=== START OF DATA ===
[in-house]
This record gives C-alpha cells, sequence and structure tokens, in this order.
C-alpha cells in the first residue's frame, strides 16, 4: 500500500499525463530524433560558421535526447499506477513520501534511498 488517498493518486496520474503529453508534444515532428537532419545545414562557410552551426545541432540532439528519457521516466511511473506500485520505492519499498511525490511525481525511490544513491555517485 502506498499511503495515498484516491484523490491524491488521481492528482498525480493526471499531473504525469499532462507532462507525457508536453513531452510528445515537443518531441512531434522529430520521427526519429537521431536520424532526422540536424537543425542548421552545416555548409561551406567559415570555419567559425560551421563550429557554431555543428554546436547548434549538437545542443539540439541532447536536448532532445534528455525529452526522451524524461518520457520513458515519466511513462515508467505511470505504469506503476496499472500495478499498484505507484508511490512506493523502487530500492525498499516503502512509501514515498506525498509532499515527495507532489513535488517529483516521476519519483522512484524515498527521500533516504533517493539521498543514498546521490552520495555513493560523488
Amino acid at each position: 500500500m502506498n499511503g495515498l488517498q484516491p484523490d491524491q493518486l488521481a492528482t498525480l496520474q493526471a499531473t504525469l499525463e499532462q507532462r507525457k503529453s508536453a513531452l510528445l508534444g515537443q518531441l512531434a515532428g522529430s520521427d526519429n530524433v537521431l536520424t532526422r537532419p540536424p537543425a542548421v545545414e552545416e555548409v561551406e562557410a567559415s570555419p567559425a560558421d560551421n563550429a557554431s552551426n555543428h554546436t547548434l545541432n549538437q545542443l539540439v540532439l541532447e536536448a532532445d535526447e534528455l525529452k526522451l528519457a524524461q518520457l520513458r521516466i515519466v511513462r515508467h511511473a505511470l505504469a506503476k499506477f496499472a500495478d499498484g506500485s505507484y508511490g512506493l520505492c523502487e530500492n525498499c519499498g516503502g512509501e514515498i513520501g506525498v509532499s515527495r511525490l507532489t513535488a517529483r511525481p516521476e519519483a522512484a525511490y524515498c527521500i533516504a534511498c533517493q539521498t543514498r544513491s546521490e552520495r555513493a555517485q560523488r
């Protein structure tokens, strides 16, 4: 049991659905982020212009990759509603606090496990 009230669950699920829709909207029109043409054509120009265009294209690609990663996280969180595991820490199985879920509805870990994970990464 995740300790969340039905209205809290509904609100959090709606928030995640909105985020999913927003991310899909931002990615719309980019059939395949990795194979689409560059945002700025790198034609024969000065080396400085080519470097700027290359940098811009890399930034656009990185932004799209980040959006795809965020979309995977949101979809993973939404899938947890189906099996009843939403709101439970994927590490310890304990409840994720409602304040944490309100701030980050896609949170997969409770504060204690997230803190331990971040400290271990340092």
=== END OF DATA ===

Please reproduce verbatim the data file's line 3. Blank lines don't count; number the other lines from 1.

C-alpha cells in the first residue's frame, strides 16, 4: 500500500499525463530524433560558421535526447499506477513520501534511498 488517498493518486496520474503529453508534444515532428537532419545545414562557410552551426545541432540532439528519457521516466511511473506500485520505492519499498511525490511525481525511490544513491555517485 502506498499511503495515498484516491484523490491524491488521481492528482498525480493526471499531473504525469499532462507532462507525457508536453513531452510528445515537443518531441512531434522529430520521427526519429537521431536520424532526422540536424537543425542548421552545416555548409561551406567559415570555419567559425560551421563550429557554431555543428554546436547548434549538437545542443539540439541532447536536448532532445534528455525529452526522451524524461518520457520513458515519466511513462515508467505511470505504469506503476496499472500495478499498484505507484508511490512506493523502487530500492525498499516503502512509501514515498506525498509532499515527495507532489513535488517529483516521476519519483522512484524515498527521500533516504533517493539521498543514498546521490552520495555513493560523488